In many of our public history classes earlier this year we examined some of the pros and cons of working at small and big museums. The point most often brought up was that small museums often lack funding to hire many (or any) full-time employees. Conversely, the bureaucratic structure of many large museums does not appeal to all public historians or museum professionals.
Spending the summer in Ottawa has made me look at this issue from another perspective. Ottawa has numerous national museums and the city of Ottawa is also home to many community based museums. How many tourists to Ottawa visit the smaller local heritage sites and museums over the national museums? Most school or bus trips focus on visiting the large museums. These museums are representing the entire nations history, and are one of the main tourist attractions in Ottawa.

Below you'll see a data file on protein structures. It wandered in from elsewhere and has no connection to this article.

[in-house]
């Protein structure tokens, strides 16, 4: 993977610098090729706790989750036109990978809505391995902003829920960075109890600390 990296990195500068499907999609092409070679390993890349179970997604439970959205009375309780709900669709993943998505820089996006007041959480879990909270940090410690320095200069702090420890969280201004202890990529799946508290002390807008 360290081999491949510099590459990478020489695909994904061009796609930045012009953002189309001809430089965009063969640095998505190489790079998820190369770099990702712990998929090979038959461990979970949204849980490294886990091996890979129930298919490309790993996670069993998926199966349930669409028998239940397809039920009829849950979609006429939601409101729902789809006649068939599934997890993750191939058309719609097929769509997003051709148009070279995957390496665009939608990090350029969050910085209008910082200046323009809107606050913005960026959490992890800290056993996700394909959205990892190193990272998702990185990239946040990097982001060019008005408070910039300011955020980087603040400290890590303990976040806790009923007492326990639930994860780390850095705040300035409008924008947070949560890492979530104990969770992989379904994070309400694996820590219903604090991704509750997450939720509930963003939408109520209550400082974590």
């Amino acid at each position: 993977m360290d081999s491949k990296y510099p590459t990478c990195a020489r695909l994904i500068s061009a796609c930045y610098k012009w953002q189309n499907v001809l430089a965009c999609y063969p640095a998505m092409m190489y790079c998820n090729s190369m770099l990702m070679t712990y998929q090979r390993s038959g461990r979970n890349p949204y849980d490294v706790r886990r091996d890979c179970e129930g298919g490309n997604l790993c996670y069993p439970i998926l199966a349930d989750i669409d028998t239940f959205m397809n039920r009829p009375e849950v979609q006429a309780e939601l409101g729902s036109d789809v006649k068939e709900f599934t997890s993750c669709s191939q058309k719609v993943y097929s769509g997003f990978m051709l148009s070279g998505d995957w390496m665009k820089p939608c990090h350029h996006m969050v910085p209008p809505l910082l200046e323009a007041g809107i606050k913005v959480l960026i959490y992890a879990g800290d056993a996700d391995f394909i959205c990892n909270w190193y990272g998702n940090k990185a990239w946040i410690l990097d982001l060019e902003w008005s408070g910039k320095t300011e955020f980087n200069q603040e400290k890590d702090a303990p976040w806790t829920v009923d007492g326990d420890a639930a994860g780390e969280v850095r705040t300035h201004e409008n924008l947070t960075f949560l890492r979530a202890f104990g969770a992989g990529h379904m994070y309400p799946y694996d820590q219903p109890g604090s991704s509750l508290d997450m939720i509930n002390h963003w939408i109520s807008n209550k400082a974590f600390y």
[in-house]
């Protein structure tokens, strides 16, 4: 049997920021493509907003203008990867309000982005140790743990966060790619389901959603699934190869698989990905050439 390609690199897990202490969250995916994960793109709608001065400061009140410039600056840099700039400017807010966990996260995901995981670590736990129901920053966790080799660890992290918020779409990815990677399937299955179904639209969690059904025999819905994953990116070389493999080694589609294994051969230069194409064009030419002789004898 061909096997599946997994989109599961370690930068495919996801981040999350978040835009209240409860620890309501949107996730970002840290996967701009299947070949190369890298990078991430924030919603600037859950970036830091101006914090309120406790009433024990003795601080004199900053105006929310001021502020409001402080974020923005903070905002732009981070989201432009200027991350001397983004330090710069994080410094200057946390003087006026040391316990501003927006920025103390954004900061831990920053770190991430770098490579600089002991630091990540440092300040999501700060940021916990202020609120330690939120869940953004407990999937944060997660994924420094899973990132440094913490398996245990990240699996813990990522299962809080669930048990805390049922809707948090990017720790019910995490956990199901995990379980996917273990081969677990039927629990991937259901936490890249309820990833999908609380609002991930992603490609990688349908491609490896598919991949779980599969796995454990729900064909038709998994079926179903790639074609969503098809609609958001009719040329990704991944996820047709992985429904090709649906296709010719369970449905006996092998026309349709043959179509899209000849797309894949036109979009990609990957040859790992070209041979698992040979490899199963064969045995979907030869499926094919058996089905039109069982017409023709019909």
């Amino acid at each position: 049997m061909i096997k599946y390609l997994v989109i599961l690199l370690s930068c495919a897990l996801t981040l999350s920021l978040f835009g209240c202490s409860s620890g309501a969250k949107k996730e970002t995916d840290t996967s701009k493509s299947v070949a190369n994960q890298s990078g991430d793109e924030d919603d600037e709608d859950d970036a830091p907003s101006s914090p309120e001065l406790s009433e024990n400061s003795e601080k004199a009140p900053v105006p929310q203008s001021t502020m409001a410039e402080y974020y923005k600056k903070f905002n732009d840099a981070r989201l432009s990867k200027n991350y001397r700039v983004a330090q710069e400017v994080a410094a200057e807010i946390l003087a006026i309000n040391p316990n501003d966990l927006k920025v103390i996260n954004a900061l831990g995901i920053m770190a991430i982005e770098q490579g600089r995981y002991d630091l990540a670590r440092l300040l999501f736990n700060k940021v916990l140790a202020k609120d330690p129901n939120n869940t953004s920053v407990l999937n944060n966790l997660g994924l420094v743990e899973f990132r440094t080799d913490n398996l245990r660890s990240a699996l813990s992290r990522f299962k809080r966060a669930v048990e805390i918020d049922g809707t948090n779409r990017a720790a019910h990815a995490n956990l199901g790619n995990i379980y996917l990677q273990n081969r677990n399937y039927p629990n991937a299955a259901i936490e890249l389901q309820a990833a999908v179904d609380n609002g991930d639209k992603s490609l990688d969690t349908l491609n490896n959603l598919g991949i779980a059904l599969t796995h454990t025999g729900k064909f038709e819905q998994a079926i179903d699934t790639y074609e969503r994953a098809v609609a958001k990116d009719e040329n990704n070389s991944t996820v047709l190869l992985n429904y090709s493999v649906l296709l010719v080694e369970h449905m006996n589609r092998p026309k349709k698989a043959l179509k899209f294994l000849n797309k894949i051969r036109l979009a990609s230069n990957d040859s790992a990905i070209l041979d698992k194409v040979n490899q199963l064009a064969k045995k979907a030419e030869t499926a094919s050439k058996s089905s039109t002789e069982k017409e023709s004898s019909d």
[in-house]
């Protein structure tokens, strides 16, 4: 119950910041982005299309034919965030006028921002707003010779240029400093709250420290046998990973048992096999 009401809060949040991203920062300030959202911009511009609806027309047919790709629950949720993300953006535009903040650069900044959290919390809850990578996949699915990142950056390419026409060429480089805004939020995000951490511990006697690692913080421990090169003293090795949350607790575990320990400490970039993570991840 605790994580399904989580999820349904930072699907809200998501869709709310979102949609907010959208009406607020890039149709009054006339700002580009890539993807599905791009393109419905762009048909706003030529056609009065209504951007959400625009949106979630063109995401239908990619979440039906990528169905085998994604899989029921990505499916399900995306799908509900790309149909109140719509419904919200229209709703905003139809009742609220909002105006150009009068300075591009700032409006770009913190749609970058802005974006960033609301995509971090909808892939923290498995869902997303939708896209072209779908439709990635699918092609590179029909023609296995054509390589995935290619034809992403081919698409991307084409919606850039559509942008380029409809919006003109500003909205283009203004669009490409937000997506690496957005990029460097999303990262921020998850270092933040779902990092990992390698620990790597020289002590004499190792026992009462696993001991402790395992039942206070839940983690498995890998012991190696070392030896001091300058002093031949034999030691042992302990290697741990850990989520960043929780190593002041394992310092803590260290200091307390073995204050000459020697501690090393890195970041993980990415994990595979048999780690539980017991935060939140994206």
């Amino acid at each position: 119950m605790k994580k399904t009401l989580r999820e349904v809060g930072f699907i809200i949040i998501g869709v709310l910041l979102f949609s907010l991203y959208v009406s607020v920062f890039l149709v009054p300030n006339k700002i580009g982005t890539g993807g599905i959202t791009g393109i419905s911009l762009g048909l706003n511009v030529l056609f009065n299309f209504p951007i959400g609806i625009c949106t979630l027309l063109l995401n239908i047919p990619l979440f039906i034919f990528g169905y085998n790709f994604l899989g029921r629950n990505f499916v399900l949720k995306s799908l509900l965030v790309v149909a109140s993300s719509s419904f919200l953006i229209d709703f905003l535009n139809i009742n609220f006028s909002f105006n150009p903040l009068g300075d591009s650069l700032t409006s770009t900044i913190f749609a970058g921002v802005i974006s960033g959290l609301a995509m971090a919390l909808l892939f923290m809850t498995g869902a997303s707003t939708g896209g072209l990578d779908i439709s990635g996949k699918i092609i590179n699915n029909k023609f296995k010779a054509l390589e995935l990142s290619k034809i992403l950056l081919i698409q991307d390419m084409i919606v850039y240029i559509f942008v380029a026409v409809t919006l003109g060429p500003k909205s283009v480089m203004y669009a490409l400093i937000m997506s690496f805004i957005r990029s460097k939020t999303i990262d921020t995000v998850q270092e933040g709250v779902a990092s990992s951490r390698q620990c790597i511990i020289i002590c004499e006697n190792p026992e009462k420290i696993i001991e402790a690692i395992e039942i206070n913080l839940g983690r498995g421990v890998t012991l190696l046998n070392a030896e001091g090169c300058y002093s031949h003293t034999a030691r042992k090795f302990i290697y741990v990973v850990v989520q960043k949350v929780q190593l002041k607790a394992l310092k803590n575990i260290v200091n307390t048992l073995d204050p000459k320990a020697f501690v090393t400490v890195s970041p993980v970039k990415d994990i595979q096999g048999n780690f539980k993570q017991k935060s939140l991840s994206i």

So who do the smaller museums cater to? Many of these smaller museums focus on the unique heritage of various smaller communities within Ottawa. For example the Bytown Museum preserves the history of the original city of Bytown and the early years of the city of Ottawa. Similarly, the Nepean Museum is dedicated to preserving the heritage of Nepean and the former township of Nepean. Most of the community museums in Ottawa strive to interact with visitors and the community at large. Many offer a variety of weekend and summer activities. Until moving to Ottawa the unique combination of national museums and community museums available in the city had not occurred to me. This unique combination is ideal for anyone looking to expore a combination of national history and local history.